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WriteFile ReadFile Explanation RRS feed

  • Question

  • Hi,

    MSDN explanation for the WriteFile/ReadFile is not sufficient.

    So I want to know is there any documentation available for WriteFile/ReadFile complete flow...???

    How IoManager manages the WriteFile/ReadFile Input Buffer of the application for the driver and back to the application in the response path...???

    Is there any difference between the WriteFile and ReadFile driver stack..?? Does IoManager behaves differently in these cases..??

    What are the drivers involved in this case and what's the driver stack here..??

    Thanks,

    Sudhanshu


    • Moved by Baron Bi Wednesday, March 21, 2018 9:00 AM More related to driver development
    Sunday, March 18, 2018 5:57 AM

Answers

  • Unfortunately this is the wrong place to ask about this and the documentation that you mention is only meant for user mode code, so it wouldn't go into the detail that you want. The place that you would need to look for documentation would be the WDK documentation and the best forum to ask about this would be the Windows Hardware WDK and Driver Development forum.

    This is a signature. Any samples given are not meant to have error checking or show best practices. They are meant to just illustrate a point. I may also give inefficient code or introduce some problems to discourage copy/paste coding. This is because the major point of my posts is to aid in the learning process.

    Sunday, March 18, 2018 6:28 AM
  • Certainly you would have to deal with IRPs
    https://docs.microsoft.com/en-us/windows-hardware/drivers/kernel/handling-irps
    But for Windows has a somewhat 'far-reaching' concept of a 'file'
    https://docs.microsoft.com/en-us/windows-hardware/drivers/kernel/end-user-i-o-requests-and-file-objects
    I think, you would also need to give some more details.
    E.g. doing a 'ReadFile' on a HID device might involve a different driver stack than doing the same regarding a file on a hard-disc.
     
    With kind regards
     
    Monday, March 19, 2018 7:17 AM
  • What you want is the Windows Internals book. It covers the internal operation of Windows, including the I/O subsystem

     -Brian


    Azius Developer Training www.azius.com Windows device driver, internals, security, & forensics training and consulting. Blog at www.azius.com/blog

    Wednesday, March 21, 2018 6:01 PM
    Moderator

All replies

  • Unfortunately this is the wrong place to ask about this and the documentation that you mention is only meant for user mode code, so it wouldn't go into the detail that you want. The place that you would need to look for documentation would be the WDK documentation and the best forum to ask about this would be the Windows Hardware WDK and Driver Development forum.

    This is a signature. Any samples given are not meant to have error checking or show best practices. They are meant to just illustrate a point. I may also give inefficient code or introduce some problems to discourage copy/paste coding. This is because the major point of my posts is to aid in the learning process.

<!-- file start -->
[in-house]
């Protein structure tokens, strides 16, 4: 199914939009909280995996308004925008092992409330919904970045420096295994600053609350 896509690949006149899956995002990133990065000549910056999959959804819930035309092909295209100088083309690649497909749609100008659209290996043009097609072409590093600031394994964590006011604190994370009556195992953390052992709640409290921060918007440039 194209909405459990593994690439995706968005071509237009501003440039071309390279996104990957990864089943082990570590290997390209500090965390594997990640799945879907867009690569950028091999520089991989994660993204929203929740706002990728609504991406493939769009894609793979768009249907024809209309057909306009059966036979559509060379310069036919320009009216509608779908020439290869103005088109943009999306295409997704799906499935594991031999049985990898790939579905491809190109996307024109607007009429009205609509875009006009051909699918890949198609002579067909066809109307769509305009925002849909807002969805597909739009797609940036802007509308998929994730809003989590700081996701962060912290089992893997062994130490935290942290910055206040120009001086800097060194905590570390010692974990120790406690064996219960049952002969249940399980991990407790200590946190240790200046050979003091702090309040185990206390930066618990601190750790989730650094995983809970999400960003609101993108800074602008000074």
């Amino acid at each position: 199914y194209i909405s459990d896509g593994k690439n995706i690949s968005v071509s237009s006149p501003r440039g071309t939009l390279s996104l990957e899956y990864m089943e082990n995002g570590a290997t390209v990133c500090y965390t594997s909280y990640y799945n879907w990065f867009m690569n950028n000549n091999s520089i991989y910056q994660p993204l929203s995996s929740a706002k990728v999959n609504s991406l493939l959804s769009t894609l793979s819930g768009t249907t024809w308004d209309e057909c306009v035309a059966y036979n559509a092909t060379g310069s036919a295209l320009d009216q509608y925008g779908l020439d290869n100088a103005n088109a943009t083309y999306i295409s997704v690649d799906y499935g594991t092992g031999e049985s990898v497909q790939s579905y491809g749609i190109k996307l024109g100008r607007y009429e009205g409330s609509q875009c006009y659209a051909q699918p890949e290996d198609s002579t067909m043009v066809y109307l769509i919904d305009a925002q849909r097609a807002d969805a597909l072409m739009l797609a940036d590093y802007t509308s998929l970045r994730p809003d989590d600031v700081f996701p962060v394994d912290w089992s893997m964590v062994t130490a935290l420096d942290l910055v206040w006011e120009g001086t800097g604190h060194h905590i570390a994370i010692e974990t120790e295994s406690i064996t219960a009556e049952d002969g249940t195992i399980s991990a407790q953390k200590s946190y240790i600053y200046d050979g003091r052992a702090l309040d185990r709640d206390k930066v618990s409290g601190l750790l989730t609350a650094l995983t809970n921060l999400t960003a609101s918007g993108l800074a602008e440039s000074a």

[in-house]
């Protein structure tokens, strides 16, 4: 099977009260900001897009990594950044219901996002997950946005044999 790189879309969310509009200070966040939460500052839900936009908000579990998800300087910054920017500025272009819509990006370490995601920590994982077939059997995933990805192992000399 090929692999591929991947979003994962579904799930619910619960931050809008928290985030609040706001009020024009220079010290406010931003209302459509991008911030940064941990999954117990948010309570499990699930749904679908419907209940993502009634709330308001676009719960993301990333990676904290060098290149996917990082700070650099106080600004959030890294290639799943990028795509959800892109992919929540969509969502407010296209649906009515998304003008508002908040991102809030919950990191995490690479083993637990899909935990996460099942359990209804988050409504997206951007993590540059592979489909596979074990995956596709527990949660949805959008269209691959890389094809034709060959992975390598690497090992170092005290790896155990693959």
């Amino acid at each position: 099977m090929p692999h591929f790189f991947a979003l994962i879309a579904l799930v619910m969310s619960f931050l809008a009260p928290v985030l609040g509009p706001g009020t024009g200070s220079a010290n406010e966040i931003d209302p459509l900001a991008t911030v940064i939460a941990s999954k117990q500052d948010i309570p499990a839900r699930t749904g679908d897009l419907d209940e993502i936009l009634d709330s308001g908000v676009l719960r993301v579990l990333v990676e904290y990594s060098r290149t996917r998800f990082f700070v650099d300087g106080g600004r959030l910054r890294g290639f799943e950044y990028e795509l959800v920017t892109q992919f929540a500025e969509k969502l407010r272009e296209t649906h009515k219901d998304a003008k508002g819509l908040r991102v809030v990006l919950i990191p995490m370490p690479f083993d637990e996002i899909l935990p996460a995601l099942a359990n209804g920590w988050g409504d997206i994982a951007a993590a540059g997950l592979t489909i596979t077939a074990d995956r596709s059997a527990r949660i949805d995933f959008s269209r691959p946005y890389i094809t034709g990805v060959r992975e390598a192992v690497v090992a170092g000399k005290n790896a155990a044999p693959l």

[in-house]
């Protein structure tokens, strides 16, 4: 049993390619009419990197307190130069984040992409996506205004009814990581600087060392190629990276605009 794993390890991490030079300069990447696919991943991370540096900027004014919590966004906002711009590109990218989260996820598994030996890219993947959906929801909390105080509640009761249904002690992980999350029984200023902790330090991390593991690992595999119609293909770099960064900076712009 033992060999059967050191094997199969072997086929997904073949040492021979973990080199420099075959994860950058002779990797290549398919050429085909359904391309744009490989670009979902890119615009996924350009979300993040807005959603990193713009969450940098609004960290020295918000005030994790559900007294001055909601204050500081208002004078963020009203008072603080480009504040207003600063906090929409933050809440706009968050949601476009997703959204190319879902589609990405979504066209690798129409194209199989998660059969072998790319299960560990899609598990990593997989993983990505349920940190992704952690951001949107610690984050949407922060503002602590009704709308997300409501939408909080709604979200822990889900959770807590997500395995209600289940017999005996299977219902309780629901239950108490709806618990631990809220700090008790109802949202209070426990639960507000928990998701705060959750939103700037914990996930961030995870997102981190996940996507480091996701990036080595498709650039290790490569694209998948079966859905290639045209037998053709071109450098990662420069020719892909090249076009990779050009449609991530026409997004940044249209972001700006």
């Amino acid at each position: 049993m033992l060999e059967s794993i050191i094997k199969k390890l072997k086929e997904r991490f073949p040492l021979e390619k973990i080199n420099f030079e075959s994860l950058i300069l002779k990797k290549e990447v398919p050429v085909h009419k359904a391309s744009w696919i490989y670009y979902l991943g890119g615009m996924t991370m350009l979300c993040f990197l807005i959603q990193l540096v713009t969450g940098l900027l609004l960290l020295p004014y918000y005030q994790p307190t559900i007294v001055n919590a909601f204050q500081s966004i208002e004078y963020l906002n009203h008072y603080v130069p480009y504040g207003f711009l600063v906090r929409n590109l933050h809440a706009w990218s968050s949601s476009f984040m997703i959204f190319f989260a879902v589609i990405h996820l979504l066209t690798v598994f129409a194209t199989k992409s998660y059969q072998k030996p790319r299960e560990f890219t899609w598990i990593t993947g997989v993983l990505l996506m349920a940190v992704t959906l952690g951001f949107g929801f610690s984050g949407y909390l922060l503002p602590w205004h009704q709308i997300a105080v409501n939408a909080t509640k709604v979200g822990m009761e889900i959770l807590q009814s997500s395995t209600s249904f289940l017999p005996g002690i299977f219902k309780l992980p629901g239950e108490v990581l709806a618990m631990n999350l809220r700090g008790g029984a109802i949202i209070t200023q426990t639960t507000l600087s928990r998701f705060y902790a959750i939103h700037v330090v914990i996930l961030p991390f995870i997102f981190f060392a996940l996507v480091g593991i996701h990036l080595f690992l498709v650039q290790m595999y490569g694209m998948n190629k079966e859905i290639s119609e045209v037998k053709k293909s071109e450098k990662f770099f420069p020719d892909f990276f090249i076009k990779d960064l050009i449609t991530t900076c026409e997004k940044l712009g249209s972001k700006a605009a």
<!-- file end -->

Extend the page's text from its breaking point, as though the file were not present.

Sunday, March 18, 2018 6:28 AM
  • Certainly you would have to deal with IRPs
    https://docs.microsoft.com/en-us/windows-hardware/drivers/kernel/handling-irps
    But for Windows has a somewhat 'far-reaching' concept of a 'file'
    https://docs.microsoft.com/en-us/windows-hardware/drivers/kernel/end-user-i-o-requests-and-file-objects
    I think, you would also need to give some more details.
    E.g. doing a 'ReadFile' on a HID device might involve a different driver stack than doing the same regarding a file on a hard-disc.
     
    With kind regards
     
    Monday, March 19, 2018 7:17 AM
  • What you want is the Windows Internals book. It covers the internal operation of Windows, including the I/O subsystem

     -Brian


    Azius Developer Training www.azius.com Windows device driver, internals, security, & forensics training and consulting. Blog at www.azius.com/blog

    Wednesday, March 21, 2018 6:01 PM
    Moderator
  • What you want is the Windows Internals book. It covers the internal operation of Windows, including the I/O subsystem

     -Brian


    Azius Developer Training www.azius.com Windows device driver, internals, security, & forensics training and consulting. Blog at www.azius.com/blog

    Good Morning Brian,

    I quote your reply because in some a way I'd like to have the Windows internal books. Surely it's not possible ... surely they are proprietary.

    However, let me pose a question at system level, avoiding details at developed software level.

    I work in the forensic field as court consultant and my intrest are addressed to realize images of suspect drives.

    Sometimes these drives are USB sticks or SATA Hard Disks NTFS formatted.

    The goal is preserve the suspect drives by accidental writes operations using write blocking metodologies.

    Can you confirm please that the content of a disk may be modified by simply connecting it to a computer ?

    In particular:

    1) can happen that the NTFS file system may attempt to commit or rollback unfinished transactions, and/or change flags on the volume to mark it as “in use” ?

    2) can happen that the NTFS file system may create hidden folders for the recycle bin or saved hardware configuration ?

    Can you give me, if possible, a list of other inadvertent modifications when a NTFS drive is plugged into a PC ?

    I hope to hear you soon.

    Thanks very much in advance.

    Best Regards.

    Monday, June 4, 2018 9:34 PM